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Corporate training: who to teach and how to evaluate results

Corporate training

The effectiveness of corporate training is determined by a combination of five key factors that allow trainees to retain more information in their memories, increase their awareness, achieve better results and thus increase the ROI of invested capital. These factors are: interactivity, memorability, flexibility in use, assistance and accessibility.

There are different approaches to assessing the effectiveness of different learning systems. The following key processes that determine the effectiveness of a learning system as a whole can be identified:

the methodology for forming the knowledge system;
methodology of forming the system of professional skills and abilities;
profitability of the educational process;
a reasonable pricing strategy for education.

Let us formulate some rules that allow us to move from methodological statements to more specific criteria for assessing the comparative effectiveness of learning systems.

  1. A learning system is more effective than another one if the learning load of a student during a given period (semester, year) in this system is more uniform than in a comparable one. This statement is based on the fact that in most cases it is not possible to form a knowledge system with an uneven learning load (for example, only during sessional training).
  2. The learning system is more effective than the other, if the ratio of the number of hours of skills-building sessions to the total number of sessions is greater than in the comparable system. In other words, in order to develop professional skills, a sufficient number of practical sessions, training and other activities with complex professional skills are required. Given the introduction of interactive online tasks in distance learning technology, the ratio of practical training to the total number of hours is becoming quite high and is approaching that of face-to-face training. The peculiarities of organizing and conducting distance learning do not allow increasing the value of this indicator to an acceptable level. On average, the ratio of the number of hours of practical training to the total number of hours devoted to the study of the discipline for the various forms of training is distributed as follows: full-time – up to 40%, distance learning – up to 10%, distance learning – 30%.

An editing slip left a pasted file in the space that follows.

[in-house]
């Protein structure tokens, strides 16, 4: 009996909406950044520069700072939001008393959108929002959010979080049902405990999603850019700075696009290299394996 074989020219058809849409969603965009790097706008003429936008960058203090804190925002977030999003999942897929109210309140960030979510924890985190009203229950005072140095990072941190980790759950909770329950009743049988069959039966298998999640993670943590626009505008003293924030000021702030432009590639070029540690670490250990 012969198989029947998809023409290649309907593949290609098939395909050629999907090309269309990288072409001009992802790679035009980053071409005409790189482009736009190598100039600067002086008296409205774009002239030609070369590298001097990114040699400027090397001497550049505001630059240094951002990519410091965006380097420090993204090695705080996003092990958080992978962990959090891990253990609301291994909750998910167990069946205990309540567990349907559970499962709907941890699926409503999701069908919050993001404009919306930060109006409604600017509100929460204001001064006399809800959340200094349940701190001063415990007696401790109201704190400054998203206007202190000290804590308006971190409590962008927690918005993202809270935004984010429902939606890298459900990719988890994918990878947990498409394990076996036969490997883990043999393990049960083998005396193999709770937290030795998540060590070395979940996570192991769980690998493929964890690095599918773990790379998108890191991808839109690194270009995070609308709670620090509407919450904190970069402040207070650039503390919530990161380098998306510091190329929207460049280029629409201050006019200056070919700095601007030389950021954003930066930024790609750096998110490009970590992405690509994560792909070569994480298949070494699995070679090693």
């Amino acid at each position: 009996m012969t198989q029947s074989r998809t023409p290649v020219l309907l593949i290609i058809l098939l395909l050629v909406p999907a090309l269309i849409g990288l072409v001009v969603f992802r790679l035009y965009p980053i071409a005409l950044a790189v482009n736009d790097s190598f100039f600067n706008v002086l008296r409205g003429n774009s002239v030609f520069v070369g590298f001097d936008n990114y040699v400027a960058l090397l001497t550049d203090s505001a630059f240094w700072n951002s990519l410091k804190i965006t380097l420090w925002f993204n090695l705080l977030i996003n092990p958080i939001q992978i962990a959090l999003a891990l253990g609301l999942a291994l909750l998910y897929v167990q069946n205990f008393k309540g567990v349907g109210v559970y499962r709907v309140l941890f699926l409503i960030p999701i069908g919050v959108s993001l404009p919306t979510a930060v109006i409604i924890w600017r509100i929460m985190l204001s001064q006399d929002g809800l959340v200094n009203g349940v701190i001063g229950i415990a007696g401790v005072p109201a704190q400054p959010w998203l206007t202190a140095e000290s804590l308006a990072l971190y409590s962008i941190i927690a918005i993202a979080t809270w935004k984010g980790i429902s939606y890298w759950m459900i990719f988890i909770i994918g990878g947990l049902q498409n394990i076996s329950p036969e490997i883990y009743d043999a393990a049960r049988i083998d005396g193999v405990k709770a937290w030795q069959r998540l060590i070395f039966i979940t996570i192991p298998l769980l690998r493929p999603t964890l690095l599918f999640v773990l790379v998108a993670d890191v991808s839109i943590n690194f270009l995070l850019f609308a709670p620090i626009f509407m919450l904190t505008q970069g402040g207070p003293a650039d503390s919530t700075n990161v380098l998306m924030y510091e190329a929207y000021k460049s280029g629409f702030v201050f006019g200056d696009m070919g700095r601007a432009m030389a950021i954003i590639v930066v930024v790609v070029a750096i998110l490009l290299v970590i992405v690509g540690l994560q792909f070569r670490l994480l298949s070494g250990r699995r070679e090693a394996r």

3. The training system should be cost effective with reasonable pricing policies.

Thus, according to the criteria for the formation of knowledge, skills and abilities, as well as due to a more even distribution of the study load of a student during the year distance learning technology is comparable to the full-time form of education and is significantly superior to distance learning in terms of quality parameters.

Who to teach?

The creation of any training system should begin with the development of a personnel evaluation system. And the assessment should contain not only the professional level, knowledge, skills, their conformity with the work performed. The personal assessment of the employee, showing his readiness to accept new things, to develop, is of great importance. As the first task, it is necessary to decide which of the company’s employees should be trained.

Any employee can be assigned to one of the categories:

I – can and want to learn;
II – they want to, but cannot learn;
III – can, but do not want to learn;
IV – do not want to and cannot study.

From this matrix it becomes clear that almost no one from category IV is worth learning, investments in them will almost never pay off. Category III teaching is dangerous and irrational, as there is no desire to use it for the company’s benefit if there is potential. Category II is possible to teach, but within certain frameworks and forms appropriate to their capacity to perceive and use the new. One of the most rational forms of learning for this category is learning aimed at systematizing existing knowledge and experience. Finally, category I makes sense to invest resources in their learning. It is this category of employees that gives maximum return on investment in their training.

Distance testing of trainees when forming face-to-face groups becomes important for corporations. The fact is that very often training groups of mixed composition are recruited, so one half are well-trained people, and the other half are people with “zero” knowledge. Training sessions are usually designed for the medium level, so one half does not understand anything, and the other half is bored. When forming a group, it is necessary to conduct a distance test, based on the results of which to divide the students into equal groups.

Possible goals of training the company’s personnel are as follows:

training to work with the newly implemented system (product);
mastering new skills when new tasks arise;
systematization of existing knowledge;
gaining experience in a new field;
filling gaps in existing knowledge (experience);
additional motivation of the employee;
orientation of employees towards strategic goals of the company (directions or forthcoming task);